Analysis of complex cardiovascular flow with three-component acceleration-encoded MRI

Alex J. Barker*, Felix Staehle, Jelena Bock, Bernd A. Jung, Michael Markl

*Corresponding author for this work

Research output: Contribution to journalArticlepeer-review

17 Scopus citations


Functional information regarding cardiac performance, pressure gradients, and local flow derangement are available from blood acceleration fields. Thus, this study examines a 2D and 3D phase contrast sequence optimized to efficiently encode three-directional, time-resolved acceleration in vitro and in vivo. Stenosis phantom acceleration measurements were compared to acceleration derived from standard velocity encoded phase contrast-magnetic resonance imaging (i.e., "velocity-derived acceleration"). For in vivo analysis, three-directional 2D acceleration maps were compared to velocity-derived acceleration using regions proximal and distal to the aortic valve in six healthy volunteers at 1.5 and 3.0 T (voxel size = 1.4 × 2.1 × 8 mm, temporal resolution = 16-20 ms). In addition, a 4D acceleration sequence was evaluated for feasibility in a healthy volunteer and postrepair biscuspid aortic valve patient with an ascending aortic aneurysm. The phantom magnetic resonance acceleration measurements were more accurate (nonturbulent root mean square error = 2.2 vs. 5.1 m/s2 for phase contrast-magnetic resonance imaging) and 10 times less noisy (nonturbulent σ = 0.9 vs. 13.6 m/s 2 for phase contrast-magnetic resonance imaging) than velocity-derived acceleration. Acceleration mapping of the left ventricular outflow tract and aortic arch exhibited signal voids colocated with complex flow events such as vortex formation and high order motion. 4D acceleration data, visualized in combination with the velocity data, may provide new insight into complex flow phenomena.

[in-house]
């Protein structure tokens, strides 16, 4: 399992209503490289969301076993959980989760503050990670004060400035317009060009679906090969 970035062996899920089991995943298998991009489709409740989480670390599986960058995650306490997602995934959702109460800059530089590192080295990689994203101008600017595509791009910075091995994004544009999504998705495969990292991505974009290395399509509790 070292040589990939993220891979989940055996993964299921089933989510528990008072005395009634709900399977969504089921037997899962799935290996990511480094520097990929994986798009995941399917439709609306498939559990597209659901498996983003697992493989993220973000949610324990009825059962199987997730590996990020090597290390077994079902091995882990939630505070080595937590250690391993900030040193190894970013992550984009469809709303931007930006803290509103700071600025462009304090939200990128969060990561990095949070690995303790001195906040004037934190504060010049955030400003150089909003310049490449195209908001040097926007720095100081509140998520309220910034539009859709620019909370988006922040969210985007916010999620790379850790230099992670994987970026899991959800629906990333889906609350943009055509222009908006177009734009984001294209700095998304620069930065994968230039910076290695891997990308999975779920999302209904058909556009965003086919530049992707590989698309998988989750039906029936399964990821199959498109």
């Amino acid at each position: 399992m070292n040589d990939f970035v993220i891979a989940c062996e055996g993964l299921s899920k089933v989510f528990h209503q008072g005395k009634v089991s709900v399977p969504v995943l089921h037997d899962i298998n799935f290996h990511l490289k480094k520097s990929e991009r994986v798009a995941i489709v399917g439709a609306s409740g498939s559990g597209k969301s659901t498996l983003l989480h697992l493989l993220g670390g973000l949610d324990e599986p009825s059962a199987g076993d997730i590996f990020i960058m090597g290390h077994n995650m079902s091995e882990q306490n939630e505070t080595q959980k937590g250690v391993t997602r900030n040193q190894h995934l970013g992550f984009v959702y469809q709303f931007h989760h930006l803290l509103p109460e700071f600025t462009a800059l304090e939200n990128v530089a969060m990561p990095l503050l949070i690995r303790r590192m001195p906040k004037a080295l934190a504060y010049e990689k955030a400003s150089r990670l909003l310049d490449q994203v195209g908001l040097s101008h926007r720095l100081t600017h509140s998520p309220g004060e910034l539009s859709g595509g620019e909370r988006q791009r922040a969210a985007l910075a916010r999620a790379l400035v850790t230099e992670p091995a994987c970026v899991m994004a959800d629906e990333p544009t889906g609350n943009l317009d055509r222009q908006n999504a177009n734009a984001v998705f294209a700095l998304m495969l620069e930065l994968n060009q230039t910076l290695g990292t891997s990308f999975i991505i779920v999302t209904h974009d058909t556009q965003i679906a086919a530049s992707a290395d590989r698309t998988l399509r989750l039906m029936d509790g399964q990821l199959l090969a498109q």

Original languageEnglish (US)
Pages (from-to)50-61
Number of pages12
JournalMagnetic resonance in medicine
Issue number1
StatePublished - Jan 2012


  • acceleration-encoding
  • aortic aneurysm
  • intravoxel dephasing
  • phase-contrast magnetic resonance imaging
  • stenosis
  • turbulence
  • velocity-encoding

ASJC Scopus subject areas

  • Radiology Nuclear Medicine and imaging


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